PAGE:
West’s is an extreme and purified Tea Party version of the philosophy that came sweeping out of California in 1978, with the property tax limits of Proposition 13, and whose embodiment, Ronald Reagan, conquered the White House two years later, launching the current conservative era.

For West as for Governor Romney, Obama’s policies, particularly his Affordable Care Act, represent yet another step down the road to the dependency society—and another patronage machine Democrats can use to buy votes. For them, the cheering thousands at the Obama rallies, and the vast “turnout…in urban areas” on election day, came not least because these people were getting something from government—food stamps, student loans, health care, Social Security—and they wanted to assure, by their votes, that they would keep on getting it. Romney, in limiting himself, as he ruefully told donors after his defeat, to “talking about big issues for the whole country: military strategy, foreign policy, a strong economy, creating jobs and so forth,” was simply not able to compete with the array of glittering Christmas presents coming out of the White House.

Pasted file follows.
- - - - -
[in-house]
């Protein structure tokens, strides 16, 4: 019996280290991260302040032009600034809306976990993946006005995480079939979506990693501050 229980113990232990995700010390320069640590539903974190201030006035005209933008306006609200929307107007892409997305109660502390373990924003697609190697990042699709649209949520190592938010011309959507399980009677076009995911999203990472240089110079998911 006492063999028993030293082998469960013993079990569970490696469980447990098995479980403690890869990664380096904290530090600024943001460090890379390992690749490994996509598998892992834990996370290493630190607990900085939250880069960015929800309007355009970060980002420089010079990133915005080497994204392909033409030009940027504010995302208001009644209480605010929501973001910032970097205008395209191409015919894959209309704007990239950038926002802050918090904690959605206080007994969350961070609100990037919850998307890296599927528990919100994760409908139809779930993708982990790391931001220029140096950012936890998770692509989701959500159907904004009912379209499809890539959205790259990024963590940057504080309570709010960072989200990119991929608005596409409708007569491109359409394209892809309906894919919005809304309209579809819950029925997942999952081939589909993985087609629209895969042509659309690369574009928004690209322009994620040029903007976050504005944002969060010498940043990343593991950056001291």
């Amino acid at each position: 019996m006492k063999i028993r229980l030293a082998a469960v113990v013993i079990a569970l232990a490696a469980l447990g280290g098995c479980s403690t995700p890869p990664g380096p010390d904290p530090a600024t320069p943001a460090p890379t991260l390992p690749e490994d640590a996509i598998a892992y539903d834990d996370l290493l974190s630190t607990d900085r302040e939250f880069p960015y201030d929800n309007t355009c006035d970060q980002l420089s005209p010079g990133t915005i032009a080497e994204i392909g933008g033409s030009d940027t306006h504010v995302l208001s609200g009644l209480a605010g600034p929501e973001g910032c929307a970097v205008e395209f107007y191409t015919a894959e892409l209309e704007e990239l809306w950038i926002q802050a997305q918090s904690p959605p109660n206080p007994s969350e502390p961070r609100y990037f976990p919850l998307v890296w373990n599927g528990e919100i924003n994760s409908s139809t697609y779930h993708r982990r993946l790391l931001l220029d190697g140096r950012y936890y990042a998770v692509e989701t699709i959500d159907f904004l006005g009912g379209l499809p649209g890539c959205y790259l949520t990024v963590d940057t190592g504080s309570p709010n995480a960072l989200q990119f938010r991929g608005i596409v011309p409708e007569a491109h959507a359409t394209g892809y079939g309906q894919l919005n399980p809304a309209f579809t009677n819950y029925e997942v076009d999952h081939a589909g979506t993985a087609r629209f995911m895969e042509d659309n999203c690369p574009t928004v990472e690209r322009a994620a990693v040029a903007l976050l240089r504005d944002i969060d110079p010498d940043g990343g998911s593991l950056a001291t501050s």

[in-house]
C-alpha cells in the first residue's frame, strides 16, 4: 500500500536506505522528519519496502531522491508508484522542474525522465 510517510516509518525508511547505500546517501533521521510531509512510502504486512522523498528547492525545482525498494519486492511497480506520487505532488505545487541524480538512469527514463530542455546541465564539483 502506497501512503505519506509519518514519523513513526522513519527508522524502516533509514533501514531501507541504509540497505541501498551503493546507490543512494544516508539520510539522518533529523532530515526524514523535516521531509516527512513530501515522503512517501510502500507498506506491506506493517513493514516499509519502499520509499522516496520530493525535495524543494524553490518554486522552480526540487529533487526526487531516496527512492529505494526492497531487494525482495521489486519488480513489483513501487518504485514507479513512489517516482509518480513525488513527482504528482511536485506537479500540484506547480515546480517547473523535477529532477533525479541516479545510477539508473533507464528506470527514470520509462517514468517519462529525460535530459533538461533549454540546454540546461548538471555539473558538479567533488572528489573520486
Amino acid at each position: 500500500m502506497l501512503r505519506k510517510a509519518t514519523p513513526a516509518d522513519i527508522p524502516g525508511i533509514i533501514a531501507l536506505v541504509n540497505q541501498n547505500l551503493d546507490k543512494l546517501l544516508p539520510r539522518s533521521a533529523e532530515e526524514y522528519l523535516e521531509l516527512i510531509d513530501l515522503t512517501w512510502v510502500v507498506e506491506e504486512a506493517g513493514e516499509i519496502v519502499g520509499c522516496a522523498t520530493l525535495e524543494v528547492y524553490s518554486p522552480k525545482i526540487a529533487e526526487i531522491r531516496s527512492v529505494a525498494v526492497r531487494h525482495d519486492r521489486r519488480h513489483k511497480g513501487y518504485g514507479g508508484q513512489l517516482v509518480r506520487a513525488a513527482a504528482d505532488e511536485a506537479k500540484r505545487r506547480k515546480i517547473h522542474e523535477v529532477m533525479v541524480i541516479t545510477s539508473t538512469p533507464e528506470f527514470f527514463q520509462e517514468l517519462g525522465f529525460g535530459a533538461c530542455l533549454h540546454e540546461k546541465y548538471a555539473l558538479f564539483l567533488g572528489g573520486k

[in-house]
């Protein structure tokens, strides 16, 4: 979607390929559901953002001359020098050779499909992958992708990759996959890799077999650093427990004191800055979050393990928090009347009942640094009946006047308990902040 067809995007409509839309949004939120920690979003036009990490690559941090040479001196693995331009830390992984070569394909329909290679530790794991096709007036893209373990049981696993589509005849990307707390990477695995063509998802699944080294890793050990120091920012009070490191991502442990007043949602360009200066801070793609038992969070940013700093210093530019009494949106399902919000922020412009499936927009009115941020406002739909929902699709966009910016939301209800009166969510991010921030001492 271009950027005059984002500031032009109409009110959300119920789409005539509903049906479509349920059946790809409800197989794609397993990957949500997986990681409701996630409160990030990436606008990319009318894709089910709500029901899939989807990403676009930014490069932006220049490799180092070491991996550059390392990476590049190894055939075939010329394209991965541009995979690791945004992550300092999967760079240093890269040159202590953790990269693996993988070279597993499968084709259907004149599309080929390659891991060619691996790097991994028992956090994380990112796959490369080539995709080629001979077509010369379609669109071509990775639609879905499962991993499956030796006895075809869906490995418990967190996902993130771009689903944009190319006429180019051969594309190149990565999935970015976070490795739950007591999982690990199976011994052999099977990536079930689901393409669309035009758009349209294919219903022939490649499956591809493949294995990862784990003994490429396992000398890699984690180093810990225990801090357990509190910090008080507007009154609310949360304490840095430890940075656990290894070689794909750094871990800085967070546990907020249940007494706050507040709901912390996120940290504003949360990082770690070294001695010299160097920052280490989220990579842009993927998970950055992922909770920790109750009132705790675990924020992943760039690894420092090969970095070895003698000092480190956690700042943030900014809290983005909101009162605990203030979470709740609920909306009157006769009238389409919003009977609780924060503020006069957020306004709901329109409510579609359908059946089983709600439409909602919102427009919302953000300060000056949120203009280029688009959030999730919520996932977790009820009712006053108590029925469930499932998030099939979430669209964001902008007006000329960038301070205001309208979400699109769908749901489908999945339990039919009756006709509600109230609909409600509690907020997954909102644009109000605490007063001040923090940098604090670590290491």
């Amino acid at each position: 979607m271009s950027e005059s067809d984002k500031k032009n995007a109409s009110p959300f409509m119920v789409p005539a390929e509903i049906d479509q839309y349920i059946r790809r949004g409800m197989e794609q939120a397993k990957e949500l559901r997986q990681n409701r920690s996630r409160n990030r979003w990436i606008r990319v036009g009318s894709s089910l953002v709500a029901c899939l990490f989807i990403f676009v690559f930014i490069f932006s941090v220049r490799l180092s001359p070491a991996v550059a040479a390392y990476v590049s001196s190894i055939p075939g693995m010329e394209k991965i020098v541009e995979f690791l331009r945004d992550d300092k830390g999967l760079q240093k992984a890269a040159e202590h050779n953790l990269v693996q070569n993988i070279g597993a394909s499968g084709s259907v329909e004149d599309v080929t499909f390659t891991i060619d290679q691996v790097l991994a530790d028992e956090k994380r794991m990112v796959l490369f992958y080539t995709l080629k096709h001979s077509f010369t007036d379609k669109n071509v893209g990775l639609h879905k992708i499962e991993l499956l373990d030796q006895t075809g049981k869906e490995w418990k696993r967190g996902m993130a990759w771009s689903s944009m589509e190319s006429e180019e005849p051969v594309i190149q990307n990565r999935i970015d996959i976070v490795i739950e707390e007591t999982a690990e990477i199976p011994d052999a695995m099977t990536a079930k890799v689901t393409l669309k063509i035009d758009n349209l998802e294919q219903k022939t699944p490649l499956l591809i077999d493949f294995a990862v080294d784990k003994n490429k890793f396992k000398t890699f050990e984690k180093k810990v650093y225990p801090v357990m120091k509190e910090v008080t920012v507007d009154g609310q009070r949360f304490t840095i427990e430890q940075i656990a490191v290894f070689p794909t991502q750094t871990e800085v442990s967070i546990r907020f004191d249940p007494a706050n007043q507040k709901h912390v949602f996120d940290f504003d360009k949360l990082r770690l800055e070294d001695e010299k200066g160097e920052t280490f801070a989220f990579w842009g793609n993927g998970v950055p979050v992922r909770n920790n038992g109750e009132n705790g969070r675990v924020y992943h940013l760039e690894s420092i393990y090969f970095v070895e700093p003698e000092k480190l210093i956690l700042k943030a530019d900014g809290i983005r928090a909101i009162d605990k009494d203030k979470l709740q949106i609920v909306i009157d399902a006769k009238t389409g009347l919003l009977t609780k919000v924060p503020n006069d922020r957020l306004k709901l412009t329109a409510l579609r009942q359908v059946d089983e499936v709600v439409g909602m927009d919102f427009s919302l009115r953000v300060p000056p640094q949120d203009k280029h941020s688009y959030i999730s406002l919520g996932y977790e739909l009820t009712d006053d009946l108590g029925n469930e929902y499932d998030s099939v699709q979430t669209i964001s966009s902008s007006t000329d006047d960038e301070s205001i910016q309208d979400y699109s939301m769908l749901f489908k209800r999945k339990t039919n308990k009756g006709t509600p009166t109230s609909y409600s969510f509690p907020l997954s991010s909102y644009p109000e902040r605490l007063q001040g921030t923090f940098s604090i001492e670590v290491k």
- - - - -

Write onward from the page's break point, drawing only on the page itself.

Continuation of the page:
Another way to say this is that President Obama, as he repeated constantly, really does believe that “America always does best when everybody gets a fair shot”—and that a majority of those who came out to vote, especially those who felt themselves excluded (and had been reminded of that by Mitt Romney’s “47 percent” comments), agreed with him. Though Obama had been responsible for the greatest expansion of the welfare state since Lyndon Johnson, and though his speeches grew more populist as the voting approached—

I ran because the voices of the American people—your voices—had been shut out of our democracy for way too long by lobbyists and special interests and politicians…. Over the last four years, the status quo in Washington has fought us every step of the way.